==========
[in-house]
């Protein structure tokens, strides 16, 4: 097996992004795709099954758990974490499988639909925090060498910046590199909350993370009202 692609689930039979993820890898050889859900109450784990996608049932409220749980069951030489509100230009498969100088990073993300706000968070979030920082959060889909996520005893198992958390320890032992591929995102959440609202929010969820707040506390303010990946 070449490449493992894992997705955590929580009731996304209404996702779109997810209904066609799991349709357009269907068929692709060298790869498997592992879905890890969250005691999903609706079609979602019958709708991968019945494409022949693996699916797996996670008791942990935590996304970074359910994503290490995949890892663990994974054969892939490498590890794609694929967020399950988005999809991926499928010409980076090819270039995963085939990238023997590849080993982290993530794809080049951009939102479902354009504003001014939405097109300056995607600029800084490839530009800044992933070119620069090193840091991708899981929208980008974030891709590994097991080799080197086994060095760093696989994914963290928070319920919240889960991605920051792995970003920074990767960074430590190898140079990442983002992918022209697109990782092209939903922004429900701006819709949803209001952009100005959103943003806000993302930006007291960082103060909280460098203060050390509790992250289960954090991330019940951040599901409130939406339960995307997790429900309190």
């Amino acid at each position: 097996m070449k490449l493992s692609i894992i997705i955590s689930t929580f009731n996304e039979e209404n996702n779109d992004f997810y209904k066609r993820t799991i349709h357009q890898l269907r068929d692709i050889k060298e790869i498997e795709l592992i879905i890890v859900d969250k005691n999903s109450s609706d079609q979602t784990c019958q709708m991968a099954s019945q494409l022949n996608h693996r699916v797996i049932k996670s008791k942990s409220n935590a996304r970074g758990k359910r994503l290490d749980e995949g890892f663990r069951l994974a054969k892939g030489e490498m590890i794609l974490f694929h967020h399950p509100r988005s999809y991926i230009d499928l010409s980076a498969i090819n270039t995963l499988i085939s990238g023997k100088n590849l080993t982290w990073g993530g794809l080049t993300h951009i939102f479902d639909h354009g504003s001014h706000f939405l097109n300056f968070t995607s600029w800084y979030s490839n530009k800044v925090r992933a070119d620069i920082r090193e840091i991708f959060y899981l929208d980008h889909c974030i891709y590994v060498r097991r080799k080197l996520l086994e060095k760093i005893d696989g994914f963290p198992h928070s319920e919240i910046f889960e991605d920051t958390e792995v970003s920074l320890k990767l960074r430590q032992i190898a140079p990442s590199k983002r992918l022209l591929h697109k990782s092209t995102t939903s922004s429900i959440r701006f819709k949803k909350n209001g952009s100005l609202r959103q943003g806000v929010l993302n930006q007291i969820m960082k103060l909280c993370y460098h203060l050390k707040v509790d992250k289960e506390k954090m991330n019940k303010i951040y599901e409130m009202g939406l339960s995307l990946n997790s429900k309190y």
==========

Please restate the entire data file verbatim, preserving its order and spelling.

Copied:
[in-house]
């Protein structure tokens, strides 16, 4: 097996992004795709099954758990974490499988639909925090060498910046590199909350993370009202 692609689930039979993820890898050889859900109450784990996608049932409220749980069951030489509100230009498969100088990073993300706000968070979030920082959060889909996520005893198992958390320890032992591929995102959440609202929010969820707040506390303010990946 070449490449493992894992997705955590929580009731996304209404996702779109997810209904066609799991349709357009269907068929692709060298790869498997592992879905890890969250005691999903609706079609979602019958709708991968019945494409022949693996699916797996996670008791942990935590996304970074359910994503290490995949890892663990994974054969892939490498590890794609694929967020399950988005999809991926499928010409980076090819270039995963085939990238023997590849080993982290993530794809080049951009939102479902354009504003001014939405097109300056995607600029800084490839530009800044992933070119620069090193840091991708899981929208980008974030891709590994097991080799080197086994060095760093696989994914963290928070319920919240889960991605920051792995970003920074990767960074430590190898140079990442983002992918022209697109990782092209939903922004429900701006819709949803209001952009100005959103943003806000993302930006007291960082103060909280460098203060050390509790992250289960954090991330019940951040599901409130939406339960995307997790429900309190």
């Amino acid at each position: 097996m070449k490449l493992s692609i894992i997705i955590s689930t929580f009731n996304e039979e209404n996702n779109d992004f997810y209904k066609r993820t799991i349709h357009q890898l269907r068929d692709i050889k060298e790869i498997e795709l592992i879905i890890v859900d969250k005691n999903s109450s609706d079609q979602t784990c019958q709708m991968a099954s019945q494409l022949n996608h693996r699916v797996i049932k996670s008791k942990s409220n935590a996304r970074g758990k359910r994503l290490d749980e995949g890892f663990r069951l994974a054969k892939g030489e490498m590890i794609l974490f694929h967020h399950p509100r988005s999809y991926i230009d499928l010409s980076a498969i090819n270039t995963l499988i085939s990238g023997k100088n590849l080993t982290w990073g993530g794809l080049t993300h951009i939102f479902d639909h354009g504003s001014h706000f939405l097109n300056f968070t995607s600029w800084y979030s490839n530009k800044v925090r992933a070119d620069i920082r090193e840091i991708f959060y899981l929208d980008h889909c974030i891709y590994v060498r097991r080799k080197l996520l086994e060095k760093i005893d696989g994914f963290p198992h928070s319920e919240i910046f889960e991605d920051t958390e792995v970003s920074l320890k990767l960074r430590q032992i190898a140079p990442s590199k983002r992918l022209l591929h697109k990782s092209t995102t939903s922004s429900i959440r701006f819709k949803k909350n209001g952009s100005l609202r959103q943003g806000v929010l993302n930006q007291i969820m960082k103060l909280c993370y460098h203060l050390k707040v509790d992250k289960e506390k954090m991330n019940k303010i951040y599901e409130m009202g939406l339960s995307l990946n997790s429900k309190y």